We continue our look at the ‘Neolithic M1‘, which stretches from Holme-next-the-Sea in Norfolk across country to Lyme Regis in Dorset.

Having followed the Peddars Way south from Holme-next-the-Sea down to Knettishall Heath near Thetford, we now pick up the Icknield Way.


..winding with the chalk hills through Suffolk, Cambridgeshire, Hertfordshire, Bedfordshire, Buckinghamshire, Oxfordshire, Berkshire, and Wiltshire, it runs south-westwards from East Anglia and along the Chilterns to the Downs and Wessex; but the name is mysterious. For centuries it was supposed to be connected with the East Anglian kingdom of the Iceni: Guest confidently translated it as the warpath of the Iceni, and connected it with the names of places along its course, such as Icklingham, Ickleton, and Ickleford.

Excerpt From: Thomas, Edward, 1878-1917. “The Icknield Way.”

Today, the Icknield Way is part of the Greater Ridgeway long-distance path, but the actual extent of the original Icknield Way is open to debate. The acknowledged trail stretches from Knettishall Heath to Ivinghoe Beacon in Buckinghamshire, but stretches of the trail south of here are also marked on the O.S. map variously as the Chiltern Way, Ridgeway and Icknield Way. Indeed, there is an Icknield Farm just NW of Goring where the path appears to terminate.

Starting our journey from Knettishall Heath, on the heath itself a kilometre or so to the east is Hut Hill, upon which stands a well-preserved bowl barrow, which stands to a height of about 0.5m and covers a roughly circular area with a maximum diameter of 32m. Further east is a similar barrow in Brickkiln Covert, whilst just a couple of kilmetres to the West, and north of the Little Ouse river stand the Seven Hills tumuli at Rushford. These are oddly named as only 6 barrows remain in this cemetery area.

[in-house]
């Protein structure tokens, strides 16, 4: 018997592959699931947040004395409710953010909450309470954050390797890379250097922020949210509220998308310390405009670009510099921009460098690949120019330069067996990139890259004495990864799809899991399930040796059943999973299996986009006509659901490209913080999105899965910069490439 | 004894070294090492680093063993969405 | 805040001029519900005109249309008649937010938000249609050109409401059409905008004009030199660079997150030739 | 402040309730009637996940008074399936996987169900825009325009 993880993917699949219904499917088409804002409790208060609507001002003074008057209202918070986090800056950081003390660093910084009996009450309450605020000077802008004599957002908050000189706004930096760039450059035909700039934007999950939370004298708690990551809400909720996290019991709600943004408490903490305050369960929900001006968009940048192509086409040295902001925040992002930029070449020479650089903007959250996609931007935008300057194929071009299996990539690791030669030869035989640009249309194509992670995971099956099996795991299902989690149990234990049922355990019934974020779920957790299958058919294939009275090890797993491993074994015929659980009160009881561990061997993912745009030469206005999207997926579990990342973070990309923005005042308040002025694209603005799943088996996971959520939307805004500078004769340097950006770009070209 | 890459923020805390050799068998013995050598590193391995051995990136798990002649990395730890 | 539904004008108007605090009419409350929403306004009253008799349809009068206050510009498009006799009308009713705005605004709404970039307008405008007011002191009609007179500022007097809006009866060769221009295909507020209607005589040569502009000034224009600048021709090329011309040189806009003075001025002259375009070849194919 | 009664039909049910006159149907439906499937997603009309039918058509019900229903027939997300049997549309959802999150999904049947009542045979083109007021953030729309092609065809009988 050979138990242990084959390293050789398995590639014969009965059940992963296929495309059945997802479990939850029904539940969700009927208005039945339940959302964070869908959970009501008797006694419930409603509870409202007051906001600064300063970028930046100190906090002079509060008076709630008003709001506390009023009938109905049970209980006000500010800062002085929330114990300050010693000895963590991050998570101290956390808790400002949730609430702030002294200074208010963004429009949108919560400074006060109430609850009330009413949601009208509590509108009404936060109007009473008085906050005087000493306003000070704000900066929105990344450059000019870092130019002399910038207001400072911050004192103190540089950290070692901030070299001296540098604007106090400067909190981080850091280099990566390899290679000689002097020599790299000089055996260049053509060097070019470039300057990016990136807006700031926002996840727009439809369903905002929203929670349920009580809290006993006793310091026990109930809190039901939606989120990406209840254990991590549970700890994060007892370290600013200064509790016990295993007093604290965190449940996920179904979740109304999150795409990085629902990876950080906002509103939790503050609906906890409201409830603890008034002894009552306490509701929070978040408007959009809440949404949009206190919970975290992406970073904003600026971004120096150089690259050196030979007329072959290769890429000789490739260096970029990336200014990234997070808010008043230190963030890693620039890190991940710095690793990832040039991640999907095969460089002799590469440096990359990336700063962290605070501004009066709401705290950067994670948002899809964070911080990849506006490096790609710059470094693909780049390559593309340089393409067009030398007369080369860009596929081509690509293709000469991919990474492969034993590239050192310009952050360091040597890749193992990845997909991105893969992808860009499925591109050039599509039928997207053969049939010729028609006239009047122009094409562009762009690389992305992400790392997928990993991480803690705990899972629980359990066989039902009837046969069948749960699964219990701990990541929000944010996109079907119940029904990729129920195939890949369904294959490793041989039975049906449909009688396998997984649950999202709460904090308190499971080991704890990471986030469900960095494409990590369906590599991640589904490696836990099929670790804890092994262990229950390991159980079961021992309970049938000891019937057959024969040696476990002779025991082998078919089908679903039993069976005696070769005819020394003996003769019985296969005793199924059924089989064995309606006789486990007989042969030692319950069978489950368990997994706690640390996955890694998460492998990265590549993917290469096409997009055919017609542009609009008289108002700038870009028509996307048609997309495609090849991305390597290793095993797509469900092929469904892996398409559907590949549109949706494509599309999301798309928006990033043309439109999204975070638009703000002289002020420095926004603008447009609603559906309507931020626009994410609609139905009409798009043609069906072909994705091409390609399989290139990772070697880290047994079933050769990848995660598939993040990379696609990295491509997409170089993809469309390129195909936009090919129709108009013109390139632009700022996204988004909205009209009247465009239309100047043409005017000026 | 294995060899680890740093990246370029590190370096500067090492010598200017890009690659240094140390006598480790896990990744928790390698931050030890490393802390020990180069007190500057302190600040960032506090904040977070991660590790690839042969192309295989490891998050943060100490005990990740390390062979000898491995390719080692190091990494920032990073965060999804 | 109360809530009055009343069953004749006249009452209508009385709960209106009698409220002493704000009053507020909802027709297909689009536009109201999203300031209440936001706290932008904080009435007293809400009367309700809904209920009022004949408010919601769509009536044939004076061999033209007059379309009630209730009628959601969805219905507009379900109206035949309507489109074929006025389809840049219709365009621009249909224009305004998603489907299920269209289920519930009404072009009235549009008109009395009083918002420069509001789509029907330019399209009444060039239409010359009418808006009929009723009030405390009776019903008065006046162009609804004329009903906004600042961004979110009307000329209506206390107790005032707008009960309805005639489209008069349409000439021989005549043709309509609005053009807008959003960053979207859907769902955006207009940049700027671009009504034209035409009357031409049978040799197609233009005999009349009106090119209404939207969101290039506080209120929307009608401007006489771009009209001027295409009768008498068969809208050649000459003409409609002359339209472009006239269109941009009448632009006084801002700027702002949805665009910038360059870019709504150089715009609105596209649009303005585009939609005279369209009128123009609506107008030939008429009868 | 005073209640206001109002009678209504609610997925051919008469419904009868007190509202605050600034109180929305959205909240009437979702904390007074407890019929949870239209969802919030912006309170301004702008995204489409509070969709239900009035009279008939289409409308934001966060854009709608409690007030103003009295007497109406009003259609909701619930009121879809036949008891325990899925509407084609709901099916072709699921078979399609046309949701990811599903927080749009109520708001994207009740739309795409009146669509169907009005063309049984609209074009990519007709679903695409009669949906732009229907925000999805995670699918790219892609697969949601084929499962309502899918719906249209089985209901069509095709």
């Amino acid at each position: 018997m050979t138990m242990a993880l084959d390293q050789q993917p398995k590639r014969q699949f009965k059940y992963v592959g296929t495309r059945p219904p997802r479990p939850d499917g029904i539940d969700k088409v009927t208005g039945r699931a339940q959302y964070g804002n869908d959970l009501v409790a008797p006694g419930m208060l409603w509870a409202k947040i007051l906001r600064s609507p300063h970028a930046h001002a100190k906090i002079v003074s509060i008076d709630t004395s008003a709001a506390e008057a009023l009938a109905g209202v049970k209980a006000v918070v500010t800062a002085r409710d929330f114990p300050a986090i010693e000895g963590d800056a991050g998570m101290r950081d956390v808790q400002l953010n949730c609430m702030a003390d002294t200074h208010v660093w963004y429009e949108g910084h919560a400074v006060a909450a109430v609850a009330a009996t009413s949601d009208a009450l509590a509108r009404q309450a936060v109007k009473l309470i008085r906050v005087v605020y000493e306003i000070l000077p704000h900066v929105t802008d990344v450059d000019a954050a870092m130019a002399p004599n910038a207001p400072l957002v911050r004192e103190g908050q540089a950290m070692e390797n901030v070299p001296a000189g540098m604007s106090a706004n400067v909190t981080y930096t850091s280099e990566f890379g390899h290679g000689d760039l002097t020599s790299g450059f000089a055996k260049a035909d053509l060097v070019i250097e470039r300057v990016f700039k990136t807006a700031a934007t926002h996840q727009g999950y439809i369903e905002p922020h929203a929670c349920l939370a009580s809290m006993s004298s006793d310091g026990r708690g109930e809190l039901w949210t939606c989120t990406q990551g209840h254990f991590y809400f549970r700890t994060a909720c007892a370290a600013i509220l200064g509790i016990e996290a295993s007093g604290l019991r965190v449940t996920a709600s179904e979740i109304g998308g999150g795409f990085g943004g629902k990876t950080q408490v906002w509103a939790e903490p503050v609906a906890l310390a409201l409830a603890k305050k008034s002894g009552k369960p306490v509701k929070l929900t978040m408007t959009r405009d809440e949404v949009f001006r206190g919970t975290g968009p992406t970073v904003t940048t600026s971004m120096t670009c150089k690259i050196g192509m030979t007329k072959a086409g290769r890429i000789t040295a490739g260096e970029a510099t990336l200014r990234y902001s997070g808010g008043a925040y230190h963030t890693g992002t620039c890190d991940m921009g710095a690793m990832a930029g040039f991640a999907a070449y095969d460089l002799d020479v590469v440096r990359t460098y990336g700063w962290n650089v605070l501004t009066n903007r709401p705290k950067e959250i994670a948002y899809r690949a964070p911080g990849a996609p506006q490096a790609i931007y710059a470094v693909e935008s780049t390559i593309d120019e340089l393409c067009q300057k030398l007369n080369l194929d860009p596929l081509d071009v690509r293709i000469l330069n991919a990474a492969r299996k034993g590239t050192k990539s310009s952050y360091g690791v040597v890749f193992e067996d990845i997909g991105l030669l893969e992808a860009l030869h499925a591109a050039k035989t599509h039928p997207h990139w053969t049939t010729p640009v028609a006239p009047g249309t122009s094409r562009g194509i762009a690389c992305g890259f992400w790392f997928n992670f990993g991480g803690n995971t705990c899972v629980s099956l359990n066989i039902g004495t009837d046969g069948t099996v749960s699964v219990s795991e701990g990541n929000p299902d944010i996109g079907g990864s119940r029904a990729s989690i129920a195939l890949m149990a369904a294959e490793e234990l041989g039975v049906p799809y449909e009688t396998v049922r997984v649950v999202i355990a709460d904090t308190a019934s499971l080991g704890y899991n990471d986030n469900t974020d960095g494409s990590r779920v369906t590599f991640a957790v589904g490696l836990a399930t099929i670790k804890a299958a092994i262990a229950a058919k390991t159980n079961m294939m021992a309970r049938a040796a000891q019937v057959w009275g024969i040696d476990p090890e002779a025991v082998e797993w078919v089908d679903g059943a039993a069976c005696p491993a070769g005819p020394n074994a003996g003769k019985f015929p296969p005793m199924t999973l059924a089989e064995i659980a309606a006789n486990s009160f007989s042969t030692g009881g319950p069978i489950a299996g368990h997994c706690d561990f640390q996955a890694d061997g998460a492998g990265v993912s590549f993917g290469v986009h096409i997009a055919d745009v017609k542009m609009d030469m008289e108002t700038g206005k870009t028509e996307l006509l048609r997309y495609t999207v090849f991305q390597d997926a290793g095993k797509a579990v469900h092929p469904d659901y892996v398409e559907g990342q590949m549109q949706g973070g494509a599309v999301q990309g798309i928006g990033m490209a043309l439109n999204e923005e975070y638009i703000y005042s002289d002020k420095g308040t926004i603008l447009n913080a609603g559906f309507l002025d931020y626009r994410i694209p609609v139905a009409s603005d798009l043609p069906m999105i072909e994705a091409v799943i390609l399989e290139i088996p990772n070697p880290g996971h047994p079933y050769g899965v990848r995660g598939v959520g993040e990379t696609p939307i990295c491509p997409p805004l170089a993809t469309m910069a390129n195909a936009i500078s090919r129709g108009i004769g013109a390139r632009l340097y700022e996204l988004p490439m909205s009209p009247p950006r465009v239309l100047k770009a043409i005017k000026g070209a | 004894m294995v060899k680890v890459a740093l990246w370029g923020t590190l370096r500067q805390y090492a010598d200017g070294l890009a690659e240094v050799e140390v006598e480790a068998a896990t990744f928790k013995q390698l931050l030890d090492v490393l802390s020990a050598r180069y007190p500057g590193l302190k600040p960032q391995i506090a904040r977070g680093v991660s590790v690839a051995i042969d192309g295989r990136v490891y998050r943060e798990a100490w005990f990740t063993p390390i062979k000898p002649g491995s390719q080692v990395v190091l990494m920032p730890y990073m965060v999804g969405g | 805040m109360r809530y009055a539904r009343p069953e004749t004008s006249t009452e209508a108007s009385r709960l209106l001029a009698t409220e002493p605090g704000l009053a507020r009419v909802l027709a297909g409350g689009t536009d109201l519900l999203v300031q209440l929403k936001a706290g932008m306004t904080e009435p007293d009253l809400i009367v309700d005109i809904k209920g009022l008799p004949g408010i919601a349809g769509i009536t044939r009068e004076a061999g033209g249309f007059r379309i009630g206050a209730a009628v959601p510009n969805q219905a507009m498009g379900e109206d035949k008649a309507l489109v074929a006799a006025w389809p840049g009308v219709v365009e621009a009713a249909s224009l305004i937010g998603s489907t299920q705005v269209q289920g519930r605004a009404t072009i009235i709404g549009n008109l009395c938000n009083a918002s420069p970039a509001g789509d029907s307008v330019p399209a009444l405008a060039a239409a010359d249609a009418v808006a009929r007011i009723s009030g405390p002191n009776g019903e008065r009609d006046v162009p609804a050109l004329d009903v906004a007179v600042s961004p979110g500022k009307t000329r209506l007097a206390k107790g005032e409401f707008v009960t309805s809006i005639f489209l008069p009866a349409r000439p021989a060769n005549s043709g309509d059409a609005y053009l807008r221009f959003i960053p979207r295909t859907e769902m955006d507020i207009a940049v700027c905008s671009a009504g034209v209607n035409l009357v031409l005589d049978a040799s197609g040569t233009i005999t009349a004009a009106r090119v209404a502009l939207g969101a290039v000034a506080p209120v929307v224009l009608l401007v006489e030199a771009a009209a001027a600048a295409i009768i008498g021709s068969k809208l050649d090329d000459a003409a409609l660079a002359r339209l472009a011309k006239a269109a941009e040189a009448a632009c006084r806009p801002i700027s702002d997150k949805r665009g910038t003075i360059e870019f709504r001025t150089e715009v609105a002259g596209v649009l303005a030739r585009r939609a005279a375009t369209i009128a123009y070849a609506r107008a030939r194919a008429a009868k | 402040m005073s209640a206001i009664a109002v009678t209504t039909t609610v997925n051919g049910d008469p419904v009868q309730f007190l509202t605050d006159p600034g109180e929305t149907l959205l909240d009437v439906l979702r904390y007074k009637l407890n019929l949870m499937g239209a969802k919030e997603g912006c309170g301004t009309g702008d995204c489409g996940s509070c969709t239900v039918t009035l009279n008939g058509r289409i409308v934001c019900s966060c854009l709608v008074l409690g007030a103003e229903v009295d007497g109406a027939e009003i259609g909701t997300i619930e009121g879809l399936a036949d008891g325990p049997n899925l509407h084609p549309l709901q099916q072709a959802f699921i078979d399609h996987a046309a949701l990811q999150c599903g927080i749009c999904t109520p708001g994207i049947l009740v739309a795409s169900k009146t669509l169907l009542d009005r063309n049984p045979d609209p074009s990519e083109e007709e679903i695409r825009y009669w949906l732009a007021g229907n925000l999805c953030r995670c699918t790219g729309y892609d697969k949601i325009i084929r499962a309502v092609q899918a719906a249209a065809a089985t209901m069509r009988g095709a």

The trail heads west from here, before dropping south through the ‘King’s Forest’ to West Stow, where a reproduction Anglo Saxon village (and museum) is sited. We visited here in 2014. Another Seven Hills barrow cemetery is located a couple of kilometres west at Rymer though this one has not fared as well as the one at Rushford, with only faint traces of four barrows remaining.


From West Stow the trail crosses the River Lark and heads southwest, toward Newmarket, and skirting the town to the south. The modern long distance path deviates from a natural line here to follow the modern roads (and bypass the town) but in prehistoric times I have no doubt that a straighter track would have been the preferred route. Throughout this section, there are various early medieval earthworks; Black Ditch, Devil’s Dyke etc, all crossing the trail at approximately right-angles. It’s been suggested that these were territorial markers, demarking portions of the old route. There are very few prehistoric burial sites on this stretch of the trail, though there are several moated houses, many dating back to medieval times.

Continuing southwest, we cross the River Granta at Linton, and a short distance east are the enigmatic Bartlow Hills – an early Roman barrow cemetery quite unlike any other I’ve seen, in that the barrows seem disproportionately tall compared to their circumference. The highest of the hills is 15 metres tall, but these days the site is shrouded by trees and it is easy to miss them.


From Bartlow, the modern trail heads west toward Royston, departing somewhat from what would have been the original route, and crossing the River Cam at Great Chesterford, just south of Ickleton village and the Roman Road which is now the modern A11 road. We’ll halt at Royston for a while, and pick up the trail in the next installment.